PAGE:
Strategy&PwC: Challenges for operators in the 5G era
How will telecom leaders build and profit from the transformative technology 5G will bring? This is the question posed by Strategy&PwC in a new report.
Sink or swim, Making strategic choices for the telecom industry of the future, takes an in-depth look at 5G and how this technology, which harnesses super-high speeds, extra-wide bandwidth, near-zero latency and low electric power, will transform how consumers and businesses use data.
“This will inevitably lead, as the internet and the smartphone did, to entirely new ways of looking at the world around us, and new telecom business models,” comment the authors of the report Wilson Chow Global Technology, Media and Telecommunications Leader, Partner PwC China and Rolf Meakin Global Telecommunications Advisory Leader.
Channels of the future
By 2025, zetabytes of data will interlace billions and billions of connected objects. This will range from HDTVs. refrigerators and clothing to industrial machines along with smart homes and connected cars, all controlled through voice-controlled smartphones and other portable devices.
“As this entirely virtual world arises, interconnected with the analogue physical reality of everyday objects and actions, today’s telecom operators will face a challenge that shapes their business model and their enterprise,” outlines the report.
Challenges for operators in the 5G era
The promise of 5G is huge - but fulfilling that promise will be no easy task says Strategy&. “The technology offers the potential to manage the exponential growth in demand for data across telecom networks while presenting opportunities to supply even more data.”
According to the report this in turn enable three overarching business applications:
• Extreme mobile broadband, supporting consumer and business use cases such as virtual reality gaming and connected medical scanners
• Critical machine-to-machine communication, enabling reliable and low-latency applications such as automated factories and smart mobility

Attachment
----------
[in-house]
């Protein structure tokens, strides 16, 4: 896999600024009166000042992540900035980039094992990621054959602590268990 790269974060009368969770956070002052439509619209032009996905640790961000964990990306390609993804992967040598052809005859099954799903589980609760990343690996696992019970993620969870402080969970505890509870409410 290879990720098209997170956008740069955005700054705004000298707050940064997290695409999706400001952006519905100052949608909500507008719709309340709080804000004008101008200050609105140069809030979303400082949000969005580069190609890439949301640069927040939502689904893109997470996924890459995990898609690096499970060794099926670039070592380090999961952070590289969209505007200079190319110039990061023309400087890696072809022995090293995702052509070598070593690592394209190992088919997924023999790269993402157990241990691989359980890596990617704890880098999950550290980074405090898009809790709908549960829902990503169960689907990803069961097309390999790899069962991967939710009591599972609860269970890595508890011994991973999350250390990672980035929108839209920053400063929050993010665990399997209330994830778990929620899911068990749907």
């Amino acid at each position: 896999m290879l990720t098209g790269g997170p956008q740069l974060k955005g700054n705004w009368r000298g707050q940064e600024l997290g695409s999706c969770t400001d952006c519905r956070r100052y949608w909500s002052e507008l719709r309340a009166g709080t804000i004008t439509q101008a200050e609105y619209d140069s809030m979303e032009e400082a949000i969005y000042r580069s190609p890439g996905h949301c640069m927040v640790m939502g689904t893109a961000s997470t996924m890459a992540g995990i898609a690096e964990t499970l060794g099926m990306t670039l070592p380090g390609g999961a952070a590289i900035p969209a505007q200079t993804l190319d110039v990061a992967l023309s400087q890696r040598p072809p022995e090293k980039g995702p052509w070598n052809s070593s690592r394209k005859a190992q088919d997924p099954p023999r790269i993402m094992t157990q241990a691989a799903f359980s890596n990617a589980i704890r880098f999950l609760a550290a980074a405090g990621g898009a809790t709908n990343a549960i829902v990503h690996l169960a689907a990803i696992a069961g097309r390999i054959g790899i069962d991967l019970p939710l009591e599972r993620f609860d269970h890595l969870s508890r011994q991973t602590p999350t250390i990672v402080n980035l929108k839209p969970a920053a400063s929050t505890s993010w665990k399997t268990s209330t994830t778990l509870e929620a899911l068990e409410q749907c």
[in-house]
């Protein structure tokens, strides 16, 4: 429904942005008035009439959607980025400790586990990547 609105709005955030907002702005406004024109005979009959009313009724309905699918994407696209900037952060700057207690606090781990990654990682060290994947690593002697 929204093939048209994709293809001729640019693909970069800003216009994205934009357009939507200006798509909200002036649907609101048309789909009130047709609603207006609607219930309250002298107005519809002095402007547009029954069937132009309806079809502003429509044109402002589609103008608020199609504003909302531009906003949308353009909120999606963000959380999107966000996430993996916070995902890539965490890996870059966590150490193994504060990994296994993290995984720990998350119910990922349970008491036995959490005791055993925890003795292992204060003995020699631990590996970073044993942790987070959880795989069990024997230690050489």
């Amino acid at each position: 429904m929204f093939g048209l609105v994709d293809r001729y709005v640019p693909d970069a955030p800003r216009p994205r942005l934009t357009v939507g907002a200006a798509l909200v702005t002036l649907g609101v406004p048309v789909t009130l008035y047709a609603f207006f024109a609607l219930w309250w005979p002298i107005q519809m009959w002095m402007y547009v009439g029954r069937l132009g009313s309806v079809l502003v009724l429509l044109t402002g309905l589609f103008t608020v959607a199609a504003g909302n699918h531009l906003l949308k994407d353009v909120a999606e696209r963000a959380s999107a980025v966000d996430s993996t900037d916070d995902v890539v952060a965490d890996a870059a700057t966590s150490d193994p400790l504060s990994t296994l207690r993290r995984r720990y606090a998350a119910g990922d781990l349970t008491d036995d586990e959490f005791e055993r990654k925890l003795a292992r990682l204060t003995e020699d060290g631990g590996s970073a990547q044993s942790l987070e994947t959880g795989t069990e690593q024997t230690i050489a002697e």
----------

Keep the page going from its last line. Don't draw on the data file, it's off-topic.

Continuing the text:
• Massive machine-type communication, supporting systems demanding high scalability and low power, such as smart cities and drone-based logistics
“The capital investment needed to fulfil 5G’s promise is huge. Low-latency applications will also require edge-computing infrastructure. Moreover, operators will need to develop or buy the software and device management capabilities needed to run 5G networks,” says the report.
According to the report if operators are going to make the investment pay off, they must devise a strategy that will give them the right to win in their markets. Many operators have found it hard to resist the temptation to diversify into other industries such as French telecom company Orange. Although this move was a success other results have been mixed.
“Telecom leaders considering this strategy should consider if they have the capabilities needed to compete in the industry they’re looking to enter and if the targeted industry is ripe for disruption.”
The other side of the coin involves telecom companies that already possess strong infrastructure and networking capabilities and see a way forward in leveraging those capabilities.
“By creating and maintaining industry-leading networking infrastructure; reducing costs to a minimum; and managing customer, partner, and regulatory relations skilfully, these operators can provide investors with a reliable long-term dividend stream.
“The key to success as an infrastructure player lies in developing a network that’s fast and flexible enough to be different things to different kinds of customers.”
The capable partner
A partnership approach may be the most promising option, says Strategy&, allowing both the telecom operator and its business partners to profit from the sale of 5G connectivity. If operators are to go this route, they will have to develop and perfect their partnering capabilities.
The 5G technology will be able to connect as many as 1 million end points per kilometre. “That’s a million potential points of attack for malicious hackers and cybercriminals. Other possible victims are the hugely complex networks, cloud structures, data centres and applications that tie everything together.
“Securing all this will be difficult, to put it mildly. One solution will be to take what we call a zero-trust approach, which involves identifying, profiling, and assessing the potential security risks inherent in every device connected to the network, and then allowing access only to the services each device needs to perform its function,” comments the report.
5G networking is creating endless possibilities for telecom operators.
“If their organisations are to grow and prosper in this world, telecom leaders must be imaginative, even daring, in considering their strategic options.”
Why Alibaba Cloud is doubling down in Southeast Asia